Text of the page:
Carol Tyler painted “I Am Married to Comics,” a remarkable self-portrait, in the long-lost days of 2006. Like much of her art, it was borne of her intense frustration with the men in her life. On this particular occasion, it was her frustration with 15 men—the cartoonists of “Masters of American Comics,” an exhibition in which all of the so-called masters just happened to be guys, if you can even believe it. The world was crazy back then, and women barely made comics, and probably a dog ate Art Spiegerman’s history homework. Ain’t no accounting for taste.
(“‘Masters of American Comics’ is a landmark and a pleasure,” raved the New York Times. “A revelation.”)
More recently, as part of a roundtable on the unmitigated shitshow that was this year’s Angoulême Grand Prix, Tyler’s painting resurfaced. Ten years on, everything has changed, or so I’ve heard. There are just so many women making comics these days, or something. And yet, as Tyler’s post makes clear—painfully, abundantly clear—nothing has changed…except, perhaps, the eagerness with which Good Men in Comics will seize an opportunity to denounce a plainly sexist stunt.
The denouncements began with Dan Clowes, who, through no real fault of his own, received more credit for the boycott than the collective of women who instigated it. “Fantagraphics Artist Daniel Clowes Takes on Gender Inequality in Comics Establishment,” read a headline in The Seattle Times. Quoth G. Willow Wilson, the face of Feminist Comics™, “He took a big risk and I admire him for that.”
Clowes’ statement was designed to put the festival organizers in their place, which you’ll note is well beneath him. “I support the boycott of Angoulême and am withdrawing my name from any consideration for what is now a totally meaningless ‘honor,’” he said. “What a ridiculous, embarrassing debacle.”
That ‘honor’ Clowes put in scare quotes (and the “embarrassing debacle” he plainly names) were, one assumes, perfectly fine and legit in the halcyon days of 2015, when he shared the distinction of being nominated with one (1) human woman, Marjane Satrapi—a fact he somehow failed to note. I can only imagine how this cultural conversation might have been different if, instead of condemning the boorish French, Clowes had simply copped to the fact that he had never noticed the (blatant, persistent) gender disparity at this festival…and how frustrated he became with the situation—including his own role in it—once he heard the Good Word.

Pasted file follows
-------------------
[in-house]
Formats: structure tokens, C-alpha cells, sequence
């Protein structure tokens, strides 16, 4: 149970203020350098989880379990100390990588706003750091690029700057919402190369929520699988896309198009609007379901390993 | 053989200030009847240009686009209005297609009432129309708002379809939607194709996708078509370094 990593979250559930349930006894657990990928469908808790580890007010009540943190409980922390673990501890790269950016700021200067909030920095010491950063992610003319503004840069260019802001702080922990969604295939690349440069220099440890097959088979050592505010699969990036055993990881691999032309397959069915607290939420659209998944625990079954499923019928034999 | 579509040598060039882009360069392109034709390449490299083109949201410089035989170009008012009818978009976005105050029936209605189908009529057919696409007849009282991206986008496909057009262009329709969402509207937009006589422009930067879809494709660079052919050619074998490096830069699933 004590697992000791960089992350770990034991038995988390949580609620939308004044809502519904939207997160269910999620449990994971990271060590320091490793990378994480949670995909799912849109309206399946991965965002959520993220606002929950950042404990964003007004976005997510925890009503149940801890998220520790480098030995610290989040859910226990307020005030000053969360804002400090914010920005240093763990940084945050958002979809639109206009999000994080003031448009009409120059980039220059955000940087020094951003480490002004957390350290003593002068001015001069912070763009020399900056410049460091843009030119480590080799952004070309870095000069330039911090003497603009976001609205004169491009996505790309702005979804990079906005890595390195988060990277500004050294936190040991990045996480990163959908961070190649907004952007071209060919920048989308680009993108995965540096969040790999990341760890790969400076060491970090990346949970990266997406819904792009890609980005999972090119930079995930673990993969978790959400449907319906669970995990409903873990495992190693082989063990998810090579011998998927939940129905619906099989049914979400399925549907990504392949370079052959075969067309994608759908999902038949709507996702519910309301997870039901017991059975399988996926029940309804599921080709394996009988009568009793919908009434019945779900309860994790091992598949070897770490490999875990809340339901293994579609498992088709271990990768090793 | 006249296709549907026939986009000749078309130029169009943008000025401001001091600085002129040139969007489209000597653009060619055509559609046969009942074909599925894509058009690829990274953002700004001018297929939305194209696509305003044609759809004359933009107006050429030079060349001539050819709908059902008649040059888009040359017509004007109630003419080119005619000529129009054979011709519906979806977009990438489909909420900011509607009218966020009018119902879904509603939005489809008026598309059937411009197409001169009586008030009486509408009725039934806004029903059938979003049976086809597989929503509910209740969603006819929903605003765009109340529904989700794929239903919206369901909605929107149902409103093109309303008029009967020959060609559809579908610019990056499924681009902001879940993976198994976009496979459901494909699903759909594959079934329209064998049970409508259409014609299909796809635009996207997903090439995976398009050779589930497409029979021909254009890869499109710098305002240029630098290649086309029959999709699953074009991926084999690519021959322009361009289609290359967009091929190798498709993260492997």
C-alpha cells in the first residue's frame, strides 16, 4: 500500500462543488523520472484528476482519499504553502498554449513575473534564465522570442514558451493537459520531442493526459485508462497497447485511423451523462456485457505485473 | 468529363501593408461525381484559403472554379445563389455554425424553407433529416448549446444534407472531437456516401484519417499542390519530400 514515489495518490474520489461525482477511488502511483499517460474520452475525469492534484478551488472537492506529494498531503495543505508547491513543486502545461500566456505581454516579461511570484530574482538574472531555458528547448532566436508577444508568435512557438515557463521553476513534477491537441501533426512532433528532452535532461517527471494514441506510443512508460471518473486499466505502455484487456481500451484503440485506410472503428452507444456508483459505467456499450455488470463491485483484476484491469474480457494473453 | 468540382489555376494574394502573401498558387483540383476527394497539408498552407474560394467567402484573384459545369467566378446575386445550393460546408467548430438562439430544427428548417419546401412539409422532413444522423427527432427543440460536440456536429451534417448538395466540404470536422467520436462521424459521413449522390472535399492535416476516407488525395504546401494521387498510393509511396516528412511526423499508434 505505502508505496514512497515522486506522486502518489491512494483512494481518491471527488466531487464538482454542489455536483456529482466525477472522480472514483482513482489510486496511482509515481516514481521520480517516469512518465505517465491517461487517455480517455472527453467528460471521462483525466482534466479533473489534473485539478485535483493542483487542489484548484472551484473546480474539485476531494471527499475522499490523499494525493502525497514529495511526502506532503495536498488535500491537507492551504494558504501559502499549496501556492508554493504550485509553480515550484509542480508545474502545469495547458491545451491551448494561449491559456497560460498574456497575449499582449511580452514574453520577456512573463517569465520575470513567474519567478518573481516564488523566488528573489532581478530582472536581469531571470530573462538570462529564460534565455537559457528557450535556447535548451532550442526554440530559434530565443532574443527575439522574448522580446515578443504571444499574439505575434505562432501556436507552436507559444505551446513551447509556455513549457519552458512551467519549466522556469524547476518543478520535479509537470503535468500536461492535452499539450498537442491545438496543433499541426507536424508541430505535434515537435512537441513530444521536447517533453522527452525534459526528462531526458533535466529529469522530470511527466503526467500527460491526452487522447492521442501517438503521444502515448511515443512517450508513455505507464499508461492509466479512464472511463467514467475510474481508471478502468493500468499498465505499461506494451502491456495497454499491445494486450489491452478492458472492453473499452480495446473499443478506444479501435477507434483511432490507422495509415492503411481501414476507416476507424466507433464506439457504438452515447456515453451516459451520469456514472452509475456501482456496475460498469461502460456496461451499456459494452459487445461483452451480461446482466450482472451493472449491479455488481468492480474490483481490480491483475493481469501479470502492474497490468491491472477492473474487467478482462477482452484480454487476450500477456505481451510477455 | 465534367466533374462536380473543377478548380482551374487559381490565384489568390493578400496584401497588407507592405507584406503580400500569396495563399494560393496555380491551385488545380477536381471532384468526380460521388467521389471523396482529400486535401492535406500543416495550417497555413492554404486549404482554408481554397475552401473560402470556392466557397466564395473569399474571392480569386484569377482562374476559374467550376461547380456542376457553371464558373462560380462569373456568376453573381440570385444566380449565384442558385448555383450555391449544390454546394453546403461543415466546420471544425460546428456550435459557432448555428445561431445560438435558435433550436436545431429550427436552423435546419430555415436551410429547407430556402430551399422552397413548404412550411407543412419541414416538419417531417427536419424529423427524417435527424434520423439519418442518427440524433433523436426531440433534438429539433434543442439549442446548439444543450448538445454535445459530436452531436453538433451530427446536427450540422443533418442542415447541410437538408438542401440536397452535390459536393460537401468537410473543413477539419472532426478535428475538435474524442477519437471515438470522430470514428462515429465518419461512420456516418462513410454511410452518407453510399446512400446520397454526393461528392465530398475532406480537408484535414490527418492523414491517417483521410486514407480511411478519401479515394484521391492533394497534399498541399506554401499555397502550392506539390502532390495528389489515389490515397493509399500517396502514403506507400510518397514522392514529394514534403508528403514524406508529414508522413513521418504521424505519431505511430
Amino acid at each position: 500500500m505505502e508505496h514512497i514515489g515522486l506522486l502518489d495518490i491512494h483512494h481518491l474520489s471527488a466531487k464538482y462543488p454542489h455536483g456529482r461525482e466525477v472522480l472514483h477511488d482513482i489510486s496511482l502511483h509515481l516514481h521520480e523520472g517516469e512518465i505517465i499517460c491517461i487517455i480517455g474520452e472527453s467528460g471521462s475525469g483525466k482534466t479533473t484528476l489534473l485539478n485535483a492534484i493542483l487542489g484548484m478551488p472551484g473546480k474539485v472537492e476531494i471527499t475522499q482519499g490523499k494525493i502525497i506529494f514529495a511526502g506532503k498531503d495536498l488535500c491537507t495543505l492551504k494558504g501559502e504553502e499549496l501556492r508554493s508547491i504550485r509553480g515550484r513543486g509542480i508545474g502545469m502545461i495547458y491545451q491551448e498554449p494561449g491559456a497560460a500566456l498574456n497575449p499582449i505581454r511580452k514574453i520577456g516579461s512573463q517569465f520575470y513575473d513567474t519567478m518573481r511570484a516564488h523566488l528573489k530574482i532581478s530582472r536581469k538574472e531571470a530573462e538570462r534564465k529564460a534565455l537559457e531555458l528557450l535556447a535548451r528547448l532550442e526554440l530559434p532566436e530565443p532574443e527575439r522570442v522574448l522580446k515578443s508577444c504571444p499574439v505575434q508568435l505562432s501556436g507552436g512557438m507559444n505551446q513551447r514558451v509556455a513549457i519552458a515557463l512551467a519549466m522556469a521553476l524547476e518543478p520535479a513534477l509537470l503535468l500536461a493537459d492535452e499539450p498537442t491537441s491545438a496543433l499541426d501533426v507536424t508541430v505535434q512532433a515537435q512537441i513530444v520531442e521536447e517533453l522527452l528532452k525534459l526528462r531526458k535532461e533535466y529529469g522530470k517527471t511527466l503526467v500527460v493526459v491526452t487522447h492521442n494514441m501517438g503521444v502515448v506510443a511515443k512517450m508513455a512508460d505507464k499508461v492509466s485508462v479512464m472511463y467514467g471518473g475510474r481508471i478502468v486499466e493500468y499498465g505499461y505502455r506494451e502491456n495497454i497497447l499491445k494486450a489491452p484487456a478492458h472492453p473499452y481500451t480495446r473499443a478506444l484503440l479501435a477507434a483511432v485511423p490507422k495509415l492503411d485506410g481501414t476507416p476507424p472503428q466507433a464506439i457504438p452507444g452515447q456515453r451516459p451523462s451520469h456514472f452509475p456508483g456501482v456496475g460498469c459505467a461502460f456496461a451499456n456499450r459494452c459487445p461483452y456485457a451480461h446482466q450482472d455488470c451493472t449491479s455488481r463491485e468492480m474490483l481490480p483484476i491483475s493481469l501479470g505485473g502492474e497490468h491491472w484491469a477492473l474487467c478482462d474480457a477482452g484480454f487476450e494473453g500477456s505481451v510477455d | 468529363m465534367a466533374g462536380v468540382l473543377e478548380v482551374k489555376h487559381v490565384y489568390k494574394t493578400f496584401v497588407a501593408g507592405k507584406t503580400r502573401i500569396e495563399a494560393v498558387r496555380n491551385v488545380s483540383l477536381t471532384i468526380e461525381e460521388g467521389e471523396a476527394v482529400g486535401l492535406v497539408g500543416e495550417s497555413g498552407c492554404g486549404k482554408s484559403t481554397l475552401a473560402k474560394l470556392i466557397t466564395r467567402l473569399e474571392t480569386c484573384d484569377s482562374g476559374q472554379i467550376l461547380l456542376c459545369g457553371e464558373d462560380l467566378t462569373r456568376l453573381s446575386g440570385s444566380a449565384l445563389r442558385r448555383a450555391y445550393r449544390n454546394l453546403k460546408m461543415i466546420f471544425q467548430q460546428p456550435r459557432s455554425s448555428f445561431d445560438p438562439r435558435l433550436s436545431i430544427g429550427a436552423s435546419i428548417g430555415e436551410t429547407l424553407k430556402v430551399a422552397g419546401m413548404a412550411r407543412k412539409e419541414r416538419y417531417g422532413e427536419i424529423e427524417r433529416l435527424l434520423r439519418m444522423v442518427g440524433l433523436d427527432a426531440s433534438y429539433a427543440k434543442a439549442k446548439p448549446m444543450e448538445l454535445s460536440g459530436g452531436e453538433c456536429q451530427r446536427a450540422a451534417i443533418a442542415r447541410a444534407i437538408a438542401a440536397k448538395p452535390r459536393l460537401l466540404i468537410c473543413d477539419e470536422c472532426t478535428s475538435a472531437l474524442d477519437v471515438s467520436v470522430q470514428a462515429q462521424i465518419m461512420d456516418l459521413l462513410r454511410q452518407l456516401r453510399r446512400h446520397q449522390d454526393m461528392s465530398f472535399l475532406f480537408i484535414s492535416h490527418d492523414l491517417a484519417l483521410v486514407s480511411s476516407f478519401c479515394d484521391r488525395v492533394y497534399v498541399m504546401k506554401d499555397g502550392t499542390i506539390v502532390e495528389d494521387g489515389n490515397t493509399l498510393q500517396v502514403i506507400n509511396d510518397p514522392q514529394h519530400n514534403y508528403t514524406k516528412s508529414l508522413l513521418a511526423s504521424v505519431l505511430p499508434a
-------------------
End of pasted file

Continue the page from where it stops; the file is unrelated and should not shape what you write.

But Clowes didn’t do that; instead he chose to affirm his own goodness. And from there we had to watch an increasingly pathetic Limbo line of “enlightened” cartoonists, all the way down Milo “How Low Can You Go” Manara—Milo Fucking Manara—leveraging his denouncement as an opportunity to deflect criticisms of his own egregiously sexist work.
(“I have always tried to be respectful of [women’s] role as subject and not object in my work,” Manara wrote. His statement echoed across comics news outlets.)
Less awful, but somehow more annoying (to me), every journalist in the Kingdom of Comics wrote lengthy explainers on this thing that anyone with two eyes could see was just bad. This commentary brimmed with indignation RE: how the cretins at Angoulême managed to forget that some cartoonists have vaginas. In the year 2016!!!! Can you even imagine?
Let me try to explain something, friends. Angoulême does not exist in a vacuum. And those philistines we’ve spent the last two months denouncing are not self-made men (and women, I guess? clearly haven’t read enough explainers). They exist within comics, and comics remains an outrageously sexist culture, full stop.
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Recently, as I studied Carol Tyler’s painting, I reflected on my own role in that culture.
“Elizabeth I once said that she was ‘married to England’ as a way of creating the identity of Great Britain, which reminded me of my full commitment to the form, like nuns who become Brides of Christ,” Tyler writes. “This painting, with all its symbolism, became my manifesto.”
What Tyler doesn’t mention is that, in addition to being metaphorically married to the form, she’s literally married to Justin Green, who’s widely recognized as the father of autobiographical comics. It’s a sometimes fraught relationship that she’s depicted in her work and discussed on the record with a number of writers, including me.